At the beginning of the September, the State of Texas followed the majority of other states becoming the 48th to adopt a version of the uniform trade secrets act. So the question becomes, why does this matter to my business or in the context of the employee/employer relationship?
Though the instances where true “trade secrets” are in play is limited, employers that have trade secrets or think they have trade secrets must protect them and treat them as such. The Texas Uniform Trade Secret Act defines a trade secret as:
A formula, pattern, compilation, program, device, method, technique, process, financial data, or list of actual or potential customers or suppliers, that: (1) derives independent economic value, actual or potential, from not being generally known to, and not being readily ascertainable by proper means by, other persons who can obtain economic value from its disclosure or use; and (2) is the subject of efforts that are reasonable under the circumstances to maintain its secrecy.
So, if the information is not readily available and the employer protects it, they may have an argument that there is a trade secret. The interesting thing about the statute is it covers customer or supplier lists which could potentially impact a wide range of sales and other positions.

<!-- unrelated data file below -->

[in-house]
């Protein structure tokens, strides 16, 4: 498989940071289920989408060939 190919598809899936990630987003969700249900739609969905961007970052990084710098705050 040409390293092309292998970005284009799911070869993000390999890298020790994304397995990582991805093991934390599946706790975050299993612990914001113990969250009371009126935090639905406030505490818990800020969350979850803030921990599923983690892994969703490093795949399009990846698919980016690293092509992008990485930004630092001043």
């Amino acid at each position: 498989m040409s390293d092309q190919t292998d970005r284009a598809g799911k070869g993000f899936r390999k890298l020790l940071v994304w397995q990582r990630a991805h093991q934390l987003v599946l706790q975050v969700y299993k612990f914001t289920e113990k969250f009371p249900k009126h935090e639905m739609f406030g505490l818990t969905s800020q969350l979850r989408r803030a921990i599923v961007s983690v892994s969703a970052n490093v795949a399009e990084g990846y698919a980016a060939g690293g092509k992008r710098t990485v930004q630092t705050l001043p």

The statute provides for some other items including a presumption in favor of granting protective orders, allowing injunctions that protect the secrecy of trade secret information to last the life of the trade secret, and allowing plaintiffs to seek damages for the actual loss caused by misappropriation. Exemplary damages and attorney’s fees are available where there is willful and malicious misappropriation of trade secrets. If a claim of trade secret misappropriation is made in bad faith, attorney’s fees are available for the defendant meaning there is a loser pays provision.
So what happens now? Plaintiffs will now begin to use the statute as a new cause of action with another grounds for attorneys’ fees. The use of the statute will also be a basis for injunctive relief as plaintiffs attempt to demonstrate that are likely to prevail on their lawsuit because of violations of the trade secret act. It will take several years for these types of cases to make their way through the courts and for appellate decisions to interpret the statute. In the meantime, it is likely that practitioners will use cases from other jurisdictions to support their arguments in court. The statute only applies to misappropriation that takes place from September 1 forward.